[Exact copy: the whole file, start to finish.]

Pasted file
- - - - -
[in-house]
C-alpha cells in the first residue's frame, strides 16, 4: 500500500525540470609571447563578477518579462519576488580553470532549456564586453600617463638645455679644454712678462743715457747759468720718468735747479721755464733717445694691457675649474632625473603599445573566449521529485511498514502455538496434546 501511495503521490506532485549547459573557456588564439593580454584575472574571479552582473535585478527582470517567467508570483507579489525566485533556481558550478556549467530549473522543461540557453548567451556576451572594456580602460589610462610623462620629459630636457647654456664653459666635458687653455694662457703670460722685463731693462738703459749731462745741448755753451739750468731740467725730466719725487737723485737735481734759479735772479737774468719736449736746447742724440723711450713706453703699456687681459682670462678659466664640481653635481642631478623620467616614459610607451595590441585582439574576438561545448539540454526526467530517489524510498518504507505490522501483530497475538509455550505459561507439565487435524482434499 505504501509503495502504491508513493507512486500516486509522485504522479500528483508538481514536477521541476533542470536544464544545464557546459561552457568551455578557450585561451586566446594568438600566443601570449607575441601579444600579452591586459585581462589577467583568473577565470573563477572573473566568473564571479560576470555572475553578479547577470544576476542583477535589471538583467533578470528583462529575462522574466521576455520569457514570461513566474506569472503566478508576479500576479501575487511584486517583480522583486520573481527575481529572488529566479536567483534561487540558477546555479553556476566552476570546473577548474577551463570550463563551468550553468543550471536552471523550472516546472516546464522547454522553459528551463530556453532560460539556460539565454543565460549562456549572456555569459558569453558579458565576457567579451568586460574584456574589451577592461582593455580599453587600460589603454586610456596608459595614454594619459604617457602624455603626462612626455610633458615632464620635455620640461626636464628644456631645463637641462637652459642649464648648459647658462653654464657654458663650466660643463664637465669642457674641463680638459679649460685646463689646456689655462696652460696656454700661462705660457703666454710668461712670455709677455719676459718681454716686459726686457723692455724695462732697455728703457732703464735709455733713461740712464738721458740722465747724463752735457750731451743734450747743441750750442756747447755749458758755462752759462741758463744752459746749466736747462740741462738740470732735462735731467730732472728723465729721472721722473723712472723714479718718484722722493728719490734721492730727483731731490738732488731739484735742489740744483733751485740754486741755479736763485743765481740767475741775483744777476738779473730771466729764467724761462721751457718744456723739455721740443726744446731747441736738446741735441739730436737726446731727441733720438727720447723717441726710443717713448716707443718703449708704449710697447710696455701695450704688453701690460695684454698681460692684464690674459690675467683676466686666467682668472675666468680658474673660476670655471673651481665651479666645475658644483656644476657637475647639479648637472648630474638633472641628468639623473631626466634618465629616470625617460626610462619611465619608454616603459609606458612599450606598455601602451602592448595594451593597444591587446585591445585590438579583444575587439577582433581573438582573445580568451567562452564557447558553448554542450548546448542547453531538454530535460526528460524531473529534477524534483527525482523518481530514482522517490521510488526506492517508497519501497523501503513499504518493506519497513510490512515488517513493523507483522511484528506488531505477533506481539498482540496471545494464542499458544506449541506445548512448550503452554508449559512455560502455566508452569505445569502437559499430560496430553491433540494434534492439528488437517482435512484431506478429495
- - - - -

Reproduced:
[in-house]
C-alpha cells in the first residue's frame, strides 16, 4: 500500500525540470609571447563578477518579462519576488580553470532549456564586453600617463638645455679644454712678462743715457747759468720718468735747479721755464733717445694691457675649474632625473603599445573566449521529485511498514502455538496434546 501511495503521490506532485549547459573557456588564439593580454584575472574571479552582473535585478527582470517567467508570483507579489525566485533556481558550478556549467530549473522543461540557453548567451556576451572594456580602460589610462610623462620629459630636457647654456664653459666635458687653455694662457703670460722685463731693462738703459749731462745741448755753451739750468731740467725730466719725487737723485737735481734759479735772479737774468719736449736746447742724440723711450713706453703699456687681459682670462678659466664640481653635481642631478623620467616614459610607451595590441585582439574576438561545448539540454526526467530517489524510498518504507505490522501483530497475538509455550505459561507439565487435524482434499 505504501509503495502504491508513493507512486500516486509522485504522479500528483508538481514536477521541476533542470536544464544545464557546459561552457568551455578557450585561451586566446594568438600566443601570449607575441601579444600579452591586459585581462589577467583568473577565470573563477572573473566568473564571479560576470555572475553578479547577470544576476542583477535589471538583467533578470528583462529575462522574466521576455520569457514570461513566474506569472503566478508576479500576479501575487511584486517583480522583486520573481527575481529572488529566479536567483534561487540558477546555479553556476566552476570546473577548474577551463570550463563551468550553468543550471536552471523550472516546472516546464522547454522553459528551463530556453532560460539556460539565454543565460549562456549572456555569459558569453558579458565576457567579451568586460574584456574589451577592461582593455580599453587600460589603454586610456596608459595614454594619459604617457602624455603626462612626455610633458615632464620635455620640461626636464628644456631645463637641462637652459642649464648648459647658462653654464657654458663650466660643463664637465669642457674641463680638459679649460685646463689646456689655462696652460696656454700661462705660457703666454710668461712670455709677455719676459718681454716686459726686457723692455724695462732697455728703457732703464735709455733713461740712464738721458740722465747724463752735457750731451743734450747743441750750442756747447755749458758755462752759462741758463744752459746749466736747462740741462738740470732735462735731467730732472728723465729721472721722473723712472723714479718718484722722493728719490734721492730727483731731490738732488731739484735742489740744483733751485740754486741755479736763485743765481740767475741775483744777476738779473730771466729764467724761462721751457718744456723739455721740443726744446731747441736738446741735441739730436737726446731727441733720438727720447723717441726710443717713448716707443718703449708704449710697447710696455701695450704688453701690460695684454698681460692684464690674459690675467683676466686666467682668472675666468680658474673660476670655471673651481665651479666645475658644483656644476657637475647639479648637472648630474638633472641628468639623473631626466634618465629616470625617460626610462619611465619608454616603459609606458612599450606598455601602451602592448595594451593597444591587446585591445585590438579583444575587439577582433581573438582573445580568451567562452564557447558553448554542450548546448542547453531538454530535460526528460524531473529534477524534483527525482523518481530514482522517490521510488526506492517508497519501497523501503513499504518493506519497513510490512515488517513493523507483522511484528506488531505477533506481539498482540496471545494464542499458544506449541506445548512448550503452554508449559512455560502455566508452569505445569502437559499430560496430553491433540494434534492439528488437517482435512484431506478429495